Monday, April 15, 2019

Kenneth Nelson Craig: 1943-2019

Friends and Loved Ones:
I know this is a broad and impersonal way to do this, but I wanted to let others know… My dad, Kenneth Nelson Craig, unexpectedly passed away last Thursday, April 11. He was 75 years old, and remarkably healthy, so it caught us all off guard. I immediately drove down to be with my mom, and over the weekend, all 8 of us siblings gathered around her. 

It has been a gift to be able to be together – to wade through memories, to laugh while crying, to be grateful for our dad’s influence in our lives. I’ve felt incomparable peace and reassurance. I’ve felt the love of my Savior. I have felt my dad near. I just miss him so much already. Tremendously.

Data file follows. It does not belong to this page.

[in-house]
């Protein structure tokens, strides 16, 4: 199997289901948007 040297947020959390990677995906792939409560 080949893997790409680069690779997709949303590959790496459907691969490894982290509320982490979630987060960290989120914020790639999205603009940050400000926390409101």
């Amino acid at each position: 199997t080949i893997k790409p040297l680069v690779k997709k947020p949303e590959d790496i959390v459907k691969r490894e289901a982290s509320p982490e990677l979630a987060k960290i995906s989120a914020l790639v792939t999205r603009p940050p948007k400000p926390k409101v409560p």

Per my dad’s wishes, there will be no funeral services; rather, we’ll hold a family memorial. It was my privilege to write a eulogy for my dad. I had a really difficult time. It reminded me of an experience from twenty-two years ago, when Katie and I took a trip to Israel. This was before digital cameras were a thing, and I was just burning through film, taking picture after picture – photos of all the details. It was getting expensive. One day, as I was snapping pictures in Jerusalem, Katie literally put her hand on the camera and stopped me. She quietly said, "You are not going to capture all the feelings you have about being here – no matter how many photos you take." And that's how I feel trying to write about my dad. I’m not going to capture all the wonder and influence of my dad’s life, no matter how many words I write. I could have kept writing and writing…it would never be enough. If you’re interested in a small glimpse – a high-level view of his life – here it is. I needed somewhere to put it.